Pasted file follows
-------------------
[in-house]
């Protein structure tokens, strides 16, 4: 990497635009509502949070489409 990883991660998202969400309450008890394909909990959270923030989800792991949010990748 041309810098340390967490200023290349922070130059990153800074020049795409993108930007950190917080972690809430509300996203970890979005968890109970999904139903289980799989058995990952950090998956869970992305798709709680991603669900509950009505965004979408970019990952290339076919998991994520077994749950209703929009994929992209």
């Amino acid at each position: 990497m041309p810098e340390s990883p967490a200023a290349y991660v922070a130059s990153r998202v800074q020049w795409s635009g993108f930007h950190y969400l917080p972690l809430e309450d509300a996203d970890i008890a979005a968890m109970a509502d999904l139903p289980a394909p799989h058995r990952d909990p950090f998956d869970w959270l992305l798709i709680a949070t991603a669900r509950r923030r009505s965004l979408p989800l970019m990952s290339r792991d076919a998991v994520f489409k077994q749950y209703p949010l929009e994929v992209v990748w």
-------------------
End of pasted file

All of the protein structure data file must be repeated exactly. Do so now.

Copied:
[in-house]
């Protein structure tokens, strides 16, 4: 990497635009509502949070489409 990883991660998202969400309450008890394909909990959270923030989800792991949010990748 041309810098340390967490200023290349922070130059990153800074020049795409993108930007950190917080972690809430509300996203970890979005968890109970999904139903289980799989058995990952950090998956869970992305798709709680991603669900509950009505965004979408970019990952290339076919998991994520077994749950209703929009994929992209």
């Amino acid at each position: 990497m041309p810098e340390s990883p967490a200023a290349y991660v922070a130059s990153r998202v800074q020049w795409s635009g993108f930007h950190y969400l917080p972690l809430e309450d509300a996203d970890i008890a979005a968890m109970a509502d999904l139903p289980a394909p799989h058995r990952d909990p950090f998956d869970w959270l992305l798709i709680a949070t991603a669900r509950r923030r009505s965004l979408p989800l970019m990952s290339r792991d076919a998991v994520f489409k077994q749950y209703p949010l929009e994929v992209v990748w």